Photograph by Francois Lenoir — Reuters

Driving on city streets and highways looks easy for autonomous vehicles. But getting them to do this basic maneuver is a complex problem.

By Verne Kopytoff
June 23, 2015

Every driver has had to pass up a choice parking place because it was too narrow. No point in maneuvering into a tight spot only to discover that you can’t squeeze out of the door.

Ford is trying to solve the problem with experimental self-driving technology that lets drivers step out of the car and leave their vehicle it to park itself. All drivers have to do is press a button on a key fob to make the car pull in and out of tight parking spots and garages entirely on its own.

The auto giant showed off a prototype at a press event Tuesday in San Francisco. The company is trying to show that it is on the cutting edge during a time of rapid evolution in the auto industry.

Car makers are racing to develop self-driving technology, which would let drivers sit back and relax while futuristic vehicles chauffeur them around town. Many traditional car companies are testing this technology including Ford, Audi and Daimler’s Mercedes-Benz as are upstarts like Google GOOG and Tesla TSLA .

Signaling its seriousness, Ford said Tuesday that it had elevated work on self-driving cars from mere research to an advanced engineering project. The new designation means that the company is hoping to make the required technology feasible for production, although executives acknowledge that it will likely take years before that happens.

“Autonomous vehicle technology is another step closer to production at Ford,” said Raj Nair, Ford’s group vice president for global product development.

Instead, on Tuesday, Ford F emphasized its existing semi-autonomous car technology including systems that automatically warn drivers about pedestrians in the roadway and potential collisions. If the driver fails to respond to the warnings, the system can automatically apply the brakes.

The technology, which is widely available in luxury vehicles by other manufacturers, is already an option for one of Ford’s European models. Ford said that it plans to premiere it a U.S. model next year.

Ford is trailing the competition when it comes to self-driving technology. CEO Mark Fields has responded by saying that the company isn’t focused on being the first to market, but instead want to bring the technology to mainstream car buyers.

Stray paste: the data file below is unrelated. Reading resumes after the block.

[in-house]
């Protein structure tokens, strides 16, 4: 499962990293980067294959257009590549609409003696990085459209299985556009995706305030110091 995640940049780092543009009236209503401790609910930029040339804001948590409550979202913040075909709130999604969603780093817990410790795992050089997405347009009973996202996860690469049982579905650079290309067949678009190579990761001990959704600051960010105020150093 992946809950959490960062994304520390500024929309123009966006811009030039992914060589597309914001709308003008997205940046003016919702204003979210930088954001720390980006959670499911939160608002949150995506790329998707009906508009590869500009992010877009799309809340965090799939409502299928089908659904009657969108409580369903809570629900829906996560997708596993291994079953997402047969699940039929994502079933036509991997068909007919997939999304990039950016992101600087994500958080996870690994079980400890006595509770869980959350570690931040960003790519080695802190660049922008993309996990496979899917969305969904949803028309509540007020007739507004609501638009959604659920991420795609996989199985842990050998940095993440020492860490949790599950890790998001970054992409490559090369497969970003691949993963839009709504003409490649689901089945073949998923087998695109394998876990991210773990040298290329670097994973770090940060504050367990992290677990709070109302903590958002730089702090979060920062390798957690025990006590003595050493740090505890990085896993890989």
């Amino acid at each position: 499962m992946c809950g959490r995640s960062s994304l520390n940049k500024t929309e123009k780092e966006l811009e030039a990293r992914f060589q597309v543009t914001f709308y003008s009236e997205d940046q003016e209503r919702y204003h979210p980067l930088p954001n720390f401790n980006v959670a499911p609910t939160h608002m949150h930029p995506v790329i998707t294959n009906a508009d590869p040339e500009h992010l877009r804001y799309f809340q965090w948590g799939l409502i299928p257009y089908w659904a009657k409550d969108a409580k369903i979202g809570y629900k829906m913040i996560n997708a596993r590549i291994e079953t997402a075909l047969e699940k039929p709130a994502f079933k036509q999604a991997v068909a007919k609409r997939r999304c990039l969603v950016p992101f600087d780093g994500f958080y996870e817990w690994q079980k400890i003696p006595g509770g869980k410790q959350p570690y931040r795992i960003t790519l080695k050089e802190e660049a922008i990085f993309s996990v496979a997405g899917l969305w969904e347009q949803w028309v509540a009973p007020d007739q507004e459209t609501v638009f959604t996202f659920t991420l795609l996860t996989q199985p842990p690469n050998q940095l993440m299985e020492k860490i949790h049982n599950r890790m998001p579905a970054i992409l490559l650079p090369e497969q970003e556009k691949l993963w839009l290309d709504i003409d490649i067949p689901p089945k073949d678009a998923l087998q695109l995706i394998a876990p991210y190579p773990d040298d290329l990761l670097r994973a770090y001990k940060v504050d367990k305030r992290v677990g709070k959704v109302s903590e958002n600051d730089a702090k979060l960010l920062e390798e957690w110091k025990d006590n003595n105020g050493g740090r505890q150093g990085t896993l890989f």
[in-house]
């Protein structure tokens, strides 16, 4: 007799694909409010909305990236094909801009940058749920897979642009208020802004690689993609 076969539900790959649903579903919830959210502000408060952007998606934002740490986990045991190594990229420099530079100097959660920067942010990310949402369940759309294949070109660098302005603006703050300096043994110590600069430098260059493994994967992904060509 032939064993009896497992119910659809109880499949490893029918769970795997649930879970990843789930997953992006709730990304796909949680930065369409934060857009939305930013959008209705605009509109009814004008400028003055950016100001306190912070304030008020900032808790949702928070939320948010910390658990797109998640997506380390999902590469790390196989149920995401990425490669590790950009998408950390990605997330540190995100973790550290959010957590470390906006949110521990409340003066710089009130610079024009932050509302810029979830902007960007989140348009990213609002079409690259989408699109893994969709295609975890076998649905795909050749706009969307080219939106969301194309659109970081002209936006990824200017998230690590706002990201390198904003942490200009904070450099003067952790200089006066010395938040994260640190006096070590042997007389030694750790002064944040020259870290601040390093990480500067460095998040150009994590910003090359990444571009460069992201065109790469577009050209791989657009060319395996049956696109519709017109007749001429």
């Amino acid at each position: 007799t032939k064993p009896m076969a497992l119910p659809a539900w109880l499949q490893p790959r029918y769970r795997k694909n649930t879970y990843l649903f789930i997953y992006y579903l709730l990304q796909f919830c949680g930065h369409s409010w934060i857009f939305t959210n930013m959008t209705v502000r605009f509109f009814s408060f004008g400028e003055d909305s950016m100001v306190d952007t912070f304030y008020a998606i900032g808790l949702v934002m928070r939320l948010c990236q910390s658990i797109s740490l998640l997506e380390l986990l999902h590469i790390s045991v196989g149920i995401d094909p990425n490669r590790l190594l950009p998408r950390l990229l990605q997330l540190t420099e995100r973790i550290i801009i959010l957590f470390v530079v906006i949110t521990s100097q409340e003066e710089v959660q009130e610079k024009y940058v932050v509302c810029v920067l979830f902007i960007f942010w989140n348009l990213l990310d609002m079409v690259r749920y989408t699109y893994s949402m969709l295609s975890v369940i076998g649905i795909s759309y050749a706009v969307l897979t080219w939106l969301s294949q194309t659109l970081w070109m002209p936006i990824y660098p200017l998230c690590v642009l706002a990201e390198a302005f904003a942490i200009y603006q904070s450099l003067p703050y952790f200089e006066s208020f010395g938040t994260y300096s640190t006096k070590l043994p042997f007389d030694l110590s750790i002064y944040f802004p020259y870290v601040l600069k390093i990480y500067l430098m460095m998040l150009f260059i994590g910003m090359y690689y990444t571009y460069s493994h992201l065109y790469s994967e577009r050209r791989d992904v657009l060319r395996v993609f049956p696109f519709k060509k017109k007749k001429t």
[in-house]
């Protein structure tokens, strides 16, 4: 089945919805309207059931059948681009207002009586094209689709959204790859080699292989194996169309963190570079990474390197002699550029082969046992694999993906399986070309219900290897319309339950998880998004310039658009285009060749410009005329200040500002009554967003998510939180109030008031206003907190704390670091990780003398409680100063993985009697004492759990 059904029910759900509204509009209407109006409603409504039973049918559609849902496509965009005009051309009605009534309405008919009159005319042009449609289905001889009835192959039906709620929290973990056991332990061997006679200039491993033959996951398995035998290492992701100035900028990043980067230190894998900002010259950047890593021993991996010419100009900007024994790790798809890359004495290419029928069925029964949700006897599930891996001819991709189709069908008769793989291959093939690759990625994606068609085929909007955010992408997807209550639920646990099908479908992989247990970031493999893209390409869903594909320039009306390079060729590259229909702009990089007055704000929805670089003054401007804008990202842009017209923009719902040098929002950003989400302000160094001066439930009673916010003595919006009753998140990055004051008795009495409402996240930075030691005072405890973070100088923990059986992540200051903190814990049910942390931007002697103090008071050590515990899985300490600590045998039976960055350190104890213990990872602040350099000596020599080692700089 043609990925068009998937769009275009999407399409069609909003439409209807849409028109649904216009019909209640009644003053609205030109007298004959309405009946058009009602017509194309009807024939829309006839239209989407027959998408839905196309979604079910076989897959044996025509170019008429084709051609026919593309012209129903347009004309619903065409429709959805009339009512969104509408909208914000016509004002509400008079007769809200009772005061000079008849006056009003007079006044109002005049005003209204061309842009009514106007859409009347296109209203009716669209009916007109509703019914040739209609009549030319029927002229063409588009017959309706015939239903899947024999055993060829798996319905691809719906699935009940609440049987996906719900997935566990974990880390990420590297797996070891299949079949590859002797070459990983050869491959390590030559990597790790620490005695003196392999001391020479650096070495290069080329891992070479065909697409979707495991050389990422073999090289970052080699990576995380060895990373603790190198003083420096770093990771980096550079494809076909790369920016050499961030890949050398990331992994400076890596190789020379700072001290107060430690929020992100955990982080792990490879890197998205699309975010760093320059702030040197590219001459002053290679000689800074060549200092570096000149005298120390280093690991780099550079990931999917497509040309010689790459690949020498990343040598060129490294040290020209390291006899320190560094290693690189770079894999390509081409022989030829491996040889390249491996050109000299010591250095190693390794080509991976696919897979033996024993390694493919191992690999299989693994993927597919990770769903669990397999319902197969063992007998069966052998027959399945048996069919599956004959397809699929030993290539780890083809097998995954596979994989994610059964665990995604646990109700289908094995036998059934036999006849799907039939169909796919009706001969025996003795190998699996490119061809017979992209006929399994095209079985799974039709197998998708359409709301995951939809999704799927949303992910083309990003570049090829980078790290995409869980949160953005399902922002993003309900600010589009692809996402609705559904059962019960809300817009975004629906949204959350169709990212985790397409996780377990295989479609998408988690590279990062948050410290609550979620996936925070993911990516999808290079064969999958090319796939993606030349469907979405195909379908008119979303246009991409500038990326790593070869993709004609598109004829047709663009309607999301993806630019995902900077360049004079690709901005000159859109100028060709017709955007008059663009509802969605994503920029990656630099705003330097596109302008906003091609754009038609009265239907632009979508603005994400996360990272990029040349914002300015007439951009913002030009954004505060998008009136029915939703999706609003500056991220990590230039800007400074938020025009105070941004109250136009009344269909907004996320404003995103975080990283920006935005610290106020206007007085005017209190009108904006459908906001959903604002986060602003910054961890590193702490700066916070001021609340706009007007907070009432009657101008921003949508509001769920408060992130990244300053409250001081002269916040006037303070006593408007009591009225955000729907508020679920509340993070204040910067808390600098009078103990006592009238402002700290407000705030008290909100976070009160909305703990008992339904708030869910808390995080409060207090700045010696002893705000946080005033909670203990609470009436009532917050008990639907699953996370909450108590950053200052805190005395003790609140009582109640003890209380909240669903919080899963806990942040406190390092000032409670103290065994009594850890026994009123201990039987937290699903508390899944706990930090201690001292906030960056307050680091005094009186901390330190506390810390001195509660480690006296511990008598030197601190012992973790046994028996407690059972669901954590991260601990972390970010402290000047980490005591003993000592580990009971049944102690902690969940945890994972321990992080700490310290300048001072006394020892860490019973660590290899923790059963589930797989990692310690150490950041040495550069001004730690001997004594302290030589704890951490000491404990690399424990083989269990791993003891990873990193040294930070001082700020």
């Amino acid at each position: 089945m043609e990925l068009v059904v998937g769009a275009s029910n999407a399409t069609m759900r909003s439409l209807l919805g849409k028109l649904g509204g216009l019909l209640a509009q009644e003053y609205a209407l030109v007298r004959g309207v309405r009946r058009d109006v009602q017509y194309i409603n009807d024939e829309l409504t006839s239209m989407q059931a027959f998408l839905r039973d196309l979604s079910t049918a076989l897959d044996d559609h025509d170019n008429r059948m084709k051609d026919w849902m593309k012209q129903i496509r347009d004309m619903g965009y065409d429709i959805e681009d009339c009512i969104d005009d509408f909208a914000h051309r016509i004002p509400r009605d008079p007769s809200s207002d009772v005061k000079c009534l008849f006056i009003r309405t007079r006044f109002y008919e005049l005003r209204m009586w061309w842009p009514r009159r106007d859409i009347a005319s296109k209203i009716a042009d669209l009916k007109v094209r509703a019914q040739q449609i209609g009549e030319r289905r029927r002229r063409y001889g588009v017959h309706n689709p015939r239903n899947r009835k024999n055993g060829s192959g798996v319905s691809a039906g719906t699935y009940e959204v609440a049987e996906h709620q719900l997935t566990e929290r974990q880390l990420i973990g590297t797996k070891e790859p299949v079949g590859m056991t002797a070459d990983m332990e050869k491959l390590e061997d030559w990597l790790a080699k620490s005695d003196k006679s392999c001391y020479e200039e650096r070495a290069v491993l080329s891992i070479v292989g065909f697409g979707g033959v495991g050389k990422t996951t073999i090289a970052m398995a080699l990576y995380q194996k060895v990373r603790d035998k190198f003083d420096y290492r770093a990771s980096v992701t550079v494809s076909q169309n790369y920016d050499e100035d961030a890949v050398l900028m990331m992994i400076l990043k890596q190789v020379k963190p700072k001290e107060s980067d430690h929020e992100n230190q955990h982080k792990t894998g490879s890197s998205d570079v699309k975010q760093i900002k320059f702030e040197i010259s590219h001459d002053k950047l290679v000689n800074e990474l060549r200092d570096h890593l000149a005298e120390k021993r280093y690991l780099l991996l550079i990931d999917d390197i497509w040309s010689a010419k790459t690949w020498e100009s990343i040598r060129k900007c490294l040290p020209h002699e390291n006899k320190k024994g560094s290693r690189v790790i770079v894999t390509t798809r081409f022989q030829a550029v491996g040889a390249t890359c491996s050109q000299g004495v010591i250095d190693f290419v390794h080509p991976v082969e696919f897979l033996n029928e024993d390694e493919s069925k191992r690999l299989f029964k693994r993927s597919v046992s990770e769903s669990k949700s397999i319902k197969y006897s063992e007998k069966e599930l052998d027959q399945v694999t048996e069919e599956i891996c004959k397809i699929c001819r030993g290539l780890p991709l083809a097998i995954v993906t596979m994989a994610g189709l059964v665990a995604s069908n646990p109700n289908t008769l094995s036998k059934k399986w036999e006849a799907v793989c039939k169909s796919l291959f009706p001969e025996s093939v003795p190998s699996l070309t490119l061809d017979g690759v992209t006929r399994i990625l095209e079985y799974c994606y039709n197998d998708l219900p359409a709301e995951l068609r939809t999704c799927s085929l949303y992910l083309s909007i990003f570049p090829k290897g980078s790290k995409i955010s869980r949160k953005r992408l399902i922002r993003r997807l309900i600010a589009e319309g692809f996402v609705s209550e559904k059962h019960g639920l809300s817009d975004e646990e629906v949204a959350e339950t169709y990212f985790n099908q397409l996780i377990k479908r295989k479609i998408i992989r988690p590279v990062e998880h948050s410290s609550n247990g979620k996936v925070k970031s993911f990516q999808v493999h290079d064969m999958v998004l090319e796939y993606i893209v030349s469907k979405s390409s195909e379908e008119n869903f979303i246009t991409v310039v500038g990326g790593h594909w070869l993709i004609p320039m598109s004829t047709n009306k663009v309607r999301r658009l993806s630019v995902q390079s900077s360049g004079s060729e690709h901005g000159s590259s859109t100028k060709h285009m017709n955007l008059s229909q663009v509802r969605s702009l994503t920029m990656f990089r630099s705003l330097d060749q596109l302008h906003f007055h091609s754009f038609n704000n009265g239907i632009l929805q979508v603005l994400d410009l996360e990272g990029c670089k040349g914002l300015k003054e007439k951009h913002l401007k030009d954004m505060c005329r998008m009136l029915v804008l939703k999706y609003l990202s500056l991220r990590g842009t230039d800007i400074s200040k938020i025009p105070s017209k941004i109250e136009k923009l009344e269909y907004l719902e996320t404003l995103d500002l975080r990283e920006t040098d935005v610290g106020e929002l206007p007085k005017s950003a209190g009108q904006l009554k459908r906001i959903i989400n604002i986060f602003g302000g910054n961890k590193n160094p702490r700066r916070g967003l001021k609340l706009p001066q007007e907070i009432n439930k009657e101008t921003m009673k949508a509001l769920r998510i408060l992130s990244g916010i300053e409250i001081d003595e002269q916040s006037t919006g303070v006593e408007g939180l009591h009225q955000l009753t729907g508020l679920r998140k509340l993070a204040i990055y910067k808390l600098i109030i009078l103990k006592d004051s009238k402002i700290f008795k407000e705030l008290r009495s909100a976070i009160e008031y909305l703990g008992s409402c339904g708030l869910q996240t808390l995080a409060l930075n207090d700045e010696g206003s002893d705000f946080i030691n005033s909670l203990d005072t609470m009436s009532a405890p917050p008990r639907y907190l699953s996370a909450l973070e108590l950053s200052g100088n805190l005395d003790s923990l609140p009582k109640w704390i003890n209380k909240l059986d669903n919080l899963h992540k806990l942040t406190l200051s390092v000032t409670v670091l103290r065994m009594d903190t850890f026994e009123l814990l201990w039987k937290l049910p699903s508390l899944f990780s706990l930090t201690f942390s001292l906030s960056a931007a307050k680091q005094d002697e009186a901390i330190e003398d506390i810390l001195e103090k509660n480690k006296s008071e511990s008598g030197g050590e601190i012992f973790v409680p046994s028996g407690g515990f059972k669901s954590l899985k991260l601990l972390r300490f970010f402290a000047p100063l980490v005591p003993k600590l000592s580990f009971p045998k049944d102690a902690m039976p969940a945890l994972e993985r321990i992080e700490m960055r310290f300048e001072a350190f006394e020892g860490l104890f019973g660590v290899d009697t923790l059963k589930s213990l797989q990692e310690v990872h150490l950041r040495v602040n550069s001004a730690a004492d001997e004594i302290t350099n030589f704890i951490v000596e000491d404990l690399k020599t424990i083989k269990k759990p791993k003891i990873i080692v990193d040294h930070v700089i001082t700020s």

The automated parking system Ford demonstrated Tuesday is one small step in Ford’s plan toward that goal. Parking by a self-driving car — without a human at the wheel — is a complex problem that researchers at virtually all car makers are trying to solve.

Many auto companies already sell systems that help drivers inside cars with parking, in many cases doing much of the steering for them. But leaving the job entirely to a computer while the driver stands outside makes things that much more complicated.

“This is a first step that everyone wants to take, but it’s a cliff,” said Joseph Urhahne, an engineer with Ford’s advanced driver assist program.

In this case, drivers approach the open spot they want with their car, get out and then, while standing nearby, press buttons on a key fob to signal to the car can go ahead and park on its own. Using sensors, the car can visualize the available parking space and pull into it — all without side-swiping any cars parked next to it.

For safety, the car keeps an eye open for potential dangers like someone walking behind it. If it detects something, the car stops in its tracks.

But the parking technology still has some kinks that need to be worked out. Occasionally during his demonstrations Tuesday, Urhahne had to reboot the car after its computer froze. Additionally, drivers must drop off their car within ten yards of the desired parking spot or its sensors will not detect it. Drivers must also stand near their car — within eight to ten yards — to control it with their key fob.

For more about self-driving cars, watch this Fortune video:

 

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